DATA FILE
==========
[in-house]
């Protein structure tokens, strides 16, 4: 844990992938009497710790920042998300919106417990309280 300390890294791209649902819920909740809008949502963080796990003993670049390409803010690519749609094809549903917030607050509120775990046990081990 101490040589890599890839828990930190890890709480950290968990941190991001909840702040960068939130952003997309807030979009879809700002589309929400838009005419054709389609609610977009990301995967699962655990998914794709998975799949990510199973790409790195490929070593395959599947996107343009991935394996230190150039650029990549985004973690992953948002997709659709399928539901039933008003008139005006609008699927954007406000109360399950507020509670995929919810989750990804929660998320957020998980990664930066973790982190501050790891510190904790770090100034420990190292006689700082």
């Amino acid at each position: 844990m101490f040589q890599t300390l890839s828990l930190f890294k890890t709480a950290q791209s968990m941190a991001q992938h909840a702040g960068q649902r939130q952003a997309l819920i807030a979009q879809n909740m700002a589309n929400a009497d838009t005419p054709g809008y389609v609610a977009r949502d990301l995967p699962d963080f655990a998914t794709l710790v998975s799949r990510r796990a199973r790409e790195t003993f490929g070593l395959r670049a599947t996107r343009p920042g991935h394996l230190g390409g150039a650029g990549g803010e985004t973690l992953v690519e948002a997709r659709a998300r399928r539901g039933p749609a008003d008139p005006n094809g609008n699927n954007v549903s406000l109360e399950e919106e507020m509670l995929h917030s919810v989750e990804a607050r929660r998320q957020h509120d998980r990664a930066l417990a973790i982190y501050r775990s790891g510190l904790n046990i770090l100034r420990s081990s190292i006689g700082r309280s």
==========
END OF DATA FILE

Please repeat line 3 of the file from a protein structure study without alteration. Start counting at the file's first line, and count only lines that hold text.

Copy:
């Amino acid at each position: 844990m101490f040589q890599t300390l890839s828990l930190f890294k890890t709480a950290q791209s968990m941190a991001q992938h909840a702040g960068q649902r939130q952003a997309l819920i807030a979009q879809n909740m700002a589309n929400a009497d838009t005419p054709g809008y389609v609610a977009r949502d990301l995967p699962d963080f655990a998914t794709l710790v998975s799949r990510r796990a199973r790409e790195t003993f490929g070593l395959r670049a599947t996107r343009p920042g991935h394996l230190g390409g150039a650029g990549g803010e985004t973690l992953v690519e948002a997709r659709a998300r399928r539901g039933p749609a008003d008139p005006n094809g609008n699927n954007v549903s406000l109360e399950e919106e507020m509670l995929h917030s919810v989750e990804a607050r929660r998320q957020h509120d998980r990664a930066l417990a973790i982190y501050r775990s790891g510190l904790n046990i770090l100034r420990s081990s190292i006689g700082r309280s």